I am blessed in knowing that sobriety has been part of my life much longer than active alcoholism and yet, my buttons still get pushed. While I myself do like to drink from time to time, nothing can incite anger and anxiety more quickly than being around a bunch of heavy drinking. Keeping my button covered isn’t always easy. My fuse is too short for my own comfort.
I still have my childhood memories of abuse, fights, rape (not me but someone else), hunger, loneliness, shame — and I have my memories of AA and Al-Anon — rooms full of broken people just like us, trying to get well. Even so. Even after 30 plus years of recovery, I do at times struggle with the emotional scars left behind.
Setting boundaries doesn’t always work. Or rather they do work, they just aren’t always well received. I choose not to participate in events where I know people are going to be drunk. For me that’s a way of protecting myself. I’m not being judgemental when I say no. Boundaries are about taking care of me, and not about you. And so I say no to things like working the beer tent at Tulsa Oktoberfest, staying late at weddings, attending Bible Studies that over flow with wine, things like that.
I don’t believe alcohol should be served in church and yet many churches host their own version of Oktoberfest and pastors brew the beer for it. Are they sinning? No. But that doesn’t mean I wouldn’t like for once to go to a church event that does not revolve around alcohol, and wanting that doesn’t make me a prude. It just makes me, well, me. Now I will add that my own church does not participate in this. Yes, we have our annual German dinner, and No we do not serve alcohol.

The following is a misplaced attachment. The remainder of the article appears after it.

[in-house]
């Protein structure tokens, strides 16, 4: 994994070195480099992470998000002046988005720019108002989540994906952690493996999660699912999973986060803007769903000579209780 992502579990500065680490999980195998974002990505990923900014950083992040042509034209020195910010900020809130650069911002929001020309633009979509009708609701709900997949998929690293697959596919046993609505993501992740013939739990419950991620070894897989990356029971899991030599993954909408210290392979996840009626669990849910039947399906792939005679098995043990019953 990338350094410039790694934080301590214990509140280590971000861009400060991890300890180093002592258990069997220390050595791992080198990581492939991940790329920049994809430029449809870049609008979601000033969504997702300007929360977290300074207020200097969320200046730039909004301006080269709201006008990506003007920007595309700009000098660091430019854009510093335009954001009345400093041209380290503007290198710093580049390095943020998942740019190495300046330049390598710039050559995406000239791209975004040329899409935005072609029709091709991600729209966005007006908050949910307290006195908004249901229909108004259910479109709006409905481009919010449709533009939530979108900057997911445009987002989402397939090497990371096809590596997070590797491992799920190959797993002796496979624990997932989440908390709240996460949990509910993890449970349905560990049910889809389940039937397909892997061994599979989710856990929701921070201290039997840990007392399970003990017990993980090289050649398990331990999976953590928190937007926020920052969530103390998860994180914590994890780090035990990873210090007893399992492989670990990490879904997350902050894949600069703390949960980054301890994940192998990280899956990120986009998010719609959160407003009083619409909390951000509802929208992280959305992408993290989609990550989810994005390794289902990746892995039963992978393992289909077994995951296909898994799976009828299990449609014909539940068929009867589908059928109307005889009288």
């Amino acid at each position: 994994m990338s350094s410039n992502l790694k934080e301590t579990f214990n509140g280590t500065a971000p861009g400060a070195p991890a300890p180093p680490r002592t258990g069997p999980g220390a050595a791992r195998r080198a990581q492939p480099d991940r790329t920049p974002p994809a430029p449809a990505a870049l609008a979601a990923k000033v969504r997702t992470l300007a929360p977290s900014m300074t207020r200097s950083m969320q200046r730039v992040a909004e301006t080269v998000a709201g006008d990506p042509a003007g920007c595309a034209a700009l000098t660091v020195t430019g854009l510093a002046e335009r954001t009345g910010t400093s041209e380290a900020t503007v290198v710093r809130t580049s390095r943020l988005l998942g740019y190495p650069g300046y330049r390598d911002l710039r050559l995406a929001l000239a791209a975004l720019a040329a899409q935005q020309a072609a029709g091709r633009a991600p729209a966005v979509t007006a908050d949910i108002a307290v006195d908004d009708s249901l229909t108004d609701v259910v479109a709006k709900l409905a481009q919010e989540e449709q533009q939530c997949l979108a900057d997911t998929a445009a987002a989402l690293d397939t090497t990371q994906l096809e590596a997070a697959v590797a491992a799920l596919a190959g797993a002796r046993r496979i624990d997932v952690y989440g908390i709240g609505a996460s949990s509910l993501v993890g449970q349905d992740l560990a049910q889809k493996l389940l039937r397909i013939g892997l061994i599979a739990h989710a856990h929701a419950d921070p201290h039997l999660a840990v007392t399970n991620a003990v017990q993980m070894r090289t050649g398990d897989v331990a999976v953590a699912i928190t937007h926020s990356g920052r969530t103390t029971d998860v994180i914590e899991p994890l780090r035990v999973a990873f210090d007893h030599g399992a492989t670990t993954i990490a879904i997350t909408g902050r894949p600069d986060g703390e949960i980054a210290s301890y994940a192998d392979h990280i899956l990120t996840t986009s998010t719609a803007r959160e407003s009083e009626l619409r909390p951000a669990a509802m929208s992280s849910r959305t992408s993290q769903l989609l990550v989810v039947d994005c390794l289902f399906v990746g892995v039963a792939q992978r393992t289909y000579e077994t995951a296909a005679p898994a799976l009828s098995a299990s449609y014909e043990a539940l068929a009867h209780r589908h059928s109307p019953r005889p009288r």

One of our sweet elders escaped me unharmed this week — I owe that to God’s arm, not my own. He was promoting the annual men’s retreat and his “sales pitch” revolved around how much beer and wine there was going to be. I sadly commented that I thought the weekend was supposed to be about God. I do not fault this man entirely — he missed my warning my shot as I walked away. Why he chose to follow me into the sanctuary, I’ll never know. But follow me he did. He also tried to grab my arm. Stepping into my body space he committed suicide. I received his actions as physical aggression, and when he quoted scripture to me by saying even Paul told Timothy that “a little wine is good for the stomach.” I received his words as spiritual aggression as well. In that instant, he missed my heart and destroyed all respect for him. Our relationship will never be the same.
Another excuse I frequently hear is “Well Jesus turned water into wine.” Yes, Jesus turned water into wine, but that doesn’t mean that Jesus partied. To say that he did is to blaspheme his character.
I do agree that a little wine in private and among friends is good for you. I serve beer and wine in my home when I’m among friends, that doesn’t bother me. Yet, while having it at a church sponsored function, makes people happy, it causes me a great deal of pain.
I was reminded of a wonderful quote this week by a speaker I once heard. “There are no limitations to your being yourself except the life of the person near you. You can’t express your freedom if doing so causes others pain. Where my freedom begins, yours ends. And the reverse is true.” — John DeFoore, Abilene TX.
I can’t change people – or the churches that choose to serve alcohol at events — but I can be honest in my feelings — And in doing so, maybe I can give others something to think about. If you’re interested — let’s talk about it. Have you been effected by alcoholism? Does your church serve alcohol. How does that make you feel?